SCHOOL TALK: Kids Can Get Lost in Admissions Hubbub

The other day I was updating the school website and mistakenly typed “2012-2013 school year.” Fortunately, I realized my error, and fixed it. The holidays are over; the ball has dropped; we are just dipping our toes into 2013, and already, the 2013-2014 school year is looming.

“Time keeps on slipping, slipping, slipping into the future,” as the Steve Miller song goes.

Some of the fifth grade parents who were turning in their children’s middle school ap­plications last month asked me when the next deadline would be. I reminded them that they wouldn’t hear the outcome of those carefully considered choices until the end of May. “For now, just enjoy fifth grade,” I advised.

It is a perennial problem for all of us —staying in the present, trying not to worry about the future, while still needing to plan for the next year and not miss any deadlines.

Just a few short months since the last child on last year’s kindergarten waitlist was placed, Downtown schools are about to begin that admissions process all over again.

Parents of children who will turn five this year must locate their child’s birth certificate, contact pediatricians for immunization records, and make sure to have two recent and appropriate proofs of address. While the timeline for applying for kindergarten is the same throughout the city, every school handles the process a little differently, so you should go on the website of your zoned school and see what you have to do and when you have to do it.

(If you want to learn more about the school, sign up for a tour; it is a great opportunity to be inside the building and maybe a classroom, and get a feel for the place where your child will spend six-and-a-half hours a day for the next six years.)

This is also the time of year when pre-kindergarten children who have been receiving special education services from providers around the city will begin to be assessed for their kindergarten needs in a process called “Turning 5.”

Consisting of a parent interview, as well as assessments and observations of the child, this process eventually results in an IEP (individualized education plan), which will guide your zoned school in providing the support your child needs.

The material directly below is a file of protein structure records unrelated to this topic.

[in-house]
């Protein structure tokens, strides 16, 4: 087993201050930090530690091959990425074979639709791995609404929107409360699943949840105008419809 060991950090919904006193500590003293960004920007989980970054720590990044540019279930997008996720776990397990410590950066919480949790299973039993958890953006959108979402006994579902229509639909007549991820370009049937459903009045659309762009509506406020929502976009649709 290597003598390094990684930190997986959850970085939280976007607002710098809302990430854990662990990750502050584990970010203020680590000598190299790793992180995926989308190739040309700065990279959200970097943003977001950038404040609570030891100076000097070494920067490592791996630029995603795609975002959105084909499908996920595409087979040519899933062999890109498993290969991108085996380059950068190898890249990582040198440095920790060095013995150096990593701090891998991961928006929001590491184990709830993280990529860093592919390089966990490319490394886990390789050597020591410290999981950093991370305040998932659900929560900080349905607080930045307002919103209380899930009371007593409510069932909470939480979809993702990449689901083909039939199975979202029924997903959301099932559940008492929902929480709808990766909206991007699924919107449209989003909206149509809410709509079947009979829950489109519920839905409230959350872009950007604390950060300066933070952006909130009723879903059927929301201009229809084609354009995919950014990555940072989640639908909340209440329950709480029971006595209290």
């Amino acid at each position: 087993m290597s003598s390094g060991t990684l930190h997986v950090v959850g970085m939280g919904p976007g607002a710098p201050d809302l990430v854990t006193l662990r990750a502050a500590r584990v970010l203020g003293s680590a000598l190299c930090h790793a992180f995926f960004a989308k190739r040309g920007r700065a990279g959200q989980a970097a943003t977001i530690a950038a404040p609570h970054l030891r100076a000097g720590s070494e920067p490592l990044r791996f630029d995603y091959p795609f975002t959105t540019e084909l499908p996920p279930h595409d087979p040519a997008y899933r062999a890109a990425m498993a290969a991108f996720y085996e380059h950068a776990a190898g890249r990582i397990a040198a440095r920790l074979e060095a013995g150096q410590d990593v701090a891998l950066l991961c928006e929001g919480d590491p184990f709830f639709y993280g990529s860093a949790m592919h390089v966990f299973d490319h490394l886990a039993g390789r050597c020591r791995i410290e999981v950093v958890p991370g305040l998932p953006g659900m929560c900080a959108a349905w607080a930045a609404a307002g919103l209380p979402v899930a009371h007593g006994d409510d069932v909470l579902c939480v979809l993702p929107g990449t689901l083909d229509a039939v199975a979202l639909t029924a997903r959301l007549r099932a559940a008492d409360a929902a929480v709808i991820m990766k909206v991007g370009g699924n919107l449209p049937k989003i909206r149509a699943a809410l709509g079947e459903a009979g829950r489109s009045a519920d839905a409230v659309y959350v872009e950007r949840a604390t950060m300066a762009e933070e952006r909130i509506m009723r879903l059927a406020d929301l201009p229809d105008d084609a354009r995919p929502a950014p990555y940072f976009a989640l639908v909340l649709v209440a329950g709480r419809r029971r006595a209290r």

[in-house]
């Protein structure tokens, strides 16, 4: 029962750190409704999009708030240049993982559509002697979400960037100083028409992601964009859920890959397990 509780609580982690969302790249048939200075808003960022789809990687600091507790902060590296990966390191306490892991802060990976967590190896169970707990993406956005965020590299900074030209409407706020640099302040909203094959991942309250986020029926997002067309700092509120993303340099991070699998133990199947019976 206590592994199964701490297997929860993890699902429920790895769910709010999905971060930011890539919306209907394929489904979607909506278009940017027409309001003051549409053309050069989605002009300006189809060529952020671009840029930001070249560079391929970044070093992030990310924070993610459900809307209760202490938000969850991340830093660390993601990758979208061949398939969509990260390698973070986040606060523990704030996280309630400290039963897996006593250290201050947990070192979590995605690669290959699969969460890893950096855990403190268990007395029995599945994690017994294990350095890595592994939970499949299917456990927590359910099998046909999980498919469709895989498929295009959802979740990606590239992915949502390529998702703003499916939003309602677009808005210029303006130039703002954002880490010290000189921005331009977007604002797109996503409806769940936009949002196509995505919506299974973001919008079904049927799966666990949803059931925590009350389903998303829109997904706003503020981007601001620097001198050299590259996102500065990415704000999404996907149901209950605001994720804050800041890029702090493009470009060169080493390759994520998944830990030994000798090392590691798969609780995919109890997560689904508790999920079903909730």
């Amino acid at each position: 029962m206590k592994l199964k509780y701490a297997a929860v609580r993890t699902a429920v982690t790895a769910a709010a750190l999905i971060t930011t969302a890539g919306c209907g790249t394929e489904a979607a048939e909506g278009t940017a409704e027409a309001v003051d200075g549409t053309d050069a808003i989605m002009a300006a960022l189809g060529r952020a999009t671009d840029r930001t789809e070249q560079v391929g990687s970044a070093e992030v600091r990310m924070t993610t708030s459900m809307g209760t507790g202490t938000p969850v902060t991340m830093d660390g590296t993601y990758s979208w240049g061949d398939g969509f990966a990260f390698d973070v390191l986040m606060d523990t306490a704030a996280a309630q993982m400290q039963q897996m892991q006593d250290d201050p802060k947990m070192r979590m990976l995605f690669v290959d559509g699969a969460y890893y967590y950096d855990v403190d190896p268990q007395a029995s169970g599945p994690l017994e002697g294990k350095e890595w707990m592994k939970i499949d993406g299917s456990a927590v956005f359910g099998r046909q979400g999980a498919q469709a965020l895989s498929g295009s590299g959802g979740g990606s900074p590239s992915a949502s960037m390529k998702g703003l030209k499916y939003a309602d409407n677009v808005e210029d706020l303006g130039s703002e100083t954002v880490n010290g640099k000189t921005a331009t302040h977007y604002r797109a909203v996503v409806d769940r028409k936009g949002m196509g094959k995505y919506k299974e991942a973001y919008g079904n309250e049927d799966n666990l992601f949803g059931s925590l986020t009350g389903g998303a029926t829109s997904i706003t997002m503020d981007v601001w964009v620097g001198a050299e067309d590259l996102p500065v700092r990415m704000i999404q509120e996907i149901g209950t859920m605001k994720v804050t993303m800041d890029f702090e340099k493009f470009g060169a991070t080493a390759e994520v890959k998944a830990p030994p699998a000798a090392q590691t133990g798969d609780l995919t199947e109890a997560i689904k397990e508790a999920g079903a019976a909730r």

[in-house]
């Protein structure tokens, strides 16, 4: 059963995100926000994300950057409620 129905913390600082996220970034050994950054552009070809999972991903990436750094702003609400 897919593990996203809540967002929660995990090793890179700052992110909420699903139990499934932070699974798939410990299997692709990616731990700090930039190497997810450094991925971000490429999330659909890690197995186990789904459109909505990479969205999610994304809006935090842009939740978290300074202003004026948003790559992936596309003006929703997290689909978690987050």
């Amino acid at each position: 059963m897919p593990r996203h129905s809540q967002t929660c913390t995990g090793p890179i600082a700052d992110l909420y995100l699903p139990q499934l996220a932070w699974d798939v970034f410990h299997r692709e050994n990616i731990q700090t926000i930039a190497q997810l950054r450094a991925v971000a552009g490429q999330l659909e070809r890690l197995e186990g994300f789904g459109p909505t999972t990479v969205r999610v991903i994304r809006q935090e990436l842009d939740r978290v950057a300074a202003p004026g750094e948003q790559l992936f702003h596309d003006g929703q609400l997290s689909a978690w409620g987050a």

It is a daunting task, navigating the city’s special education system, and in recent years, getting a child into his or her zoned elementary school has become challenging as well.

Before becoming frantic, though, please consider this: In the midst of the applications, the tours, the information sessions and the deadlines, all of which can be stressful for families, are for your children. Doesn’t it feel sometimes that they are forgotten in these processes that wouldn’t exist but for them?

At work, when I am speaking to parents about kindergarten options, pre-K programs, private school applications, G&T testing, or other school issues, the children themselves are fiddling around in the office, drawing on scrap paper, eyeing the holiday chocolates on the counter, knocking over a basket of crayons. Half ignoring them, I offer a picture book, as I focus on relaying the minutiae of the different processes.

But the kids are the reason parents are worrying about kindergarten admissions and wait lists, as they try to do everything right for their children, a task we know is impossible.

Last month I walked with a group of fifth graders to the library on North End Avenue to drop off coats the school had collected in our annual coat drive. There were six 10-year olds and four heavy plastic bags of coats—I mean, heavy! The kids experimented with the best way to carry, hoist and drag them. Along the way, we took several breaks, during which they sat on the soft, stuffed bags and chatted. I mostly listened.

They were so nice to each other! They were funny and enjoying themselves and dreaming of the day that will come this spring when they are able to go out to lunch together, without grown-ups.

No one needs to be reminded that childhood is fleeting. One moment, your children are cuddling on the couch with you; then they are texting to say they’ve arrived at school; and before you know it, you are becoming acquainted with the common app for college admissions.

For a New Year’s resolution, let’s get the applications in on time, but remember what is really important, your children—who they are, what they love, what they want to become, and how we can help them get there.

Connie Schraft is the P.S. 89 parent coordinator. For questions about Down­town schools, write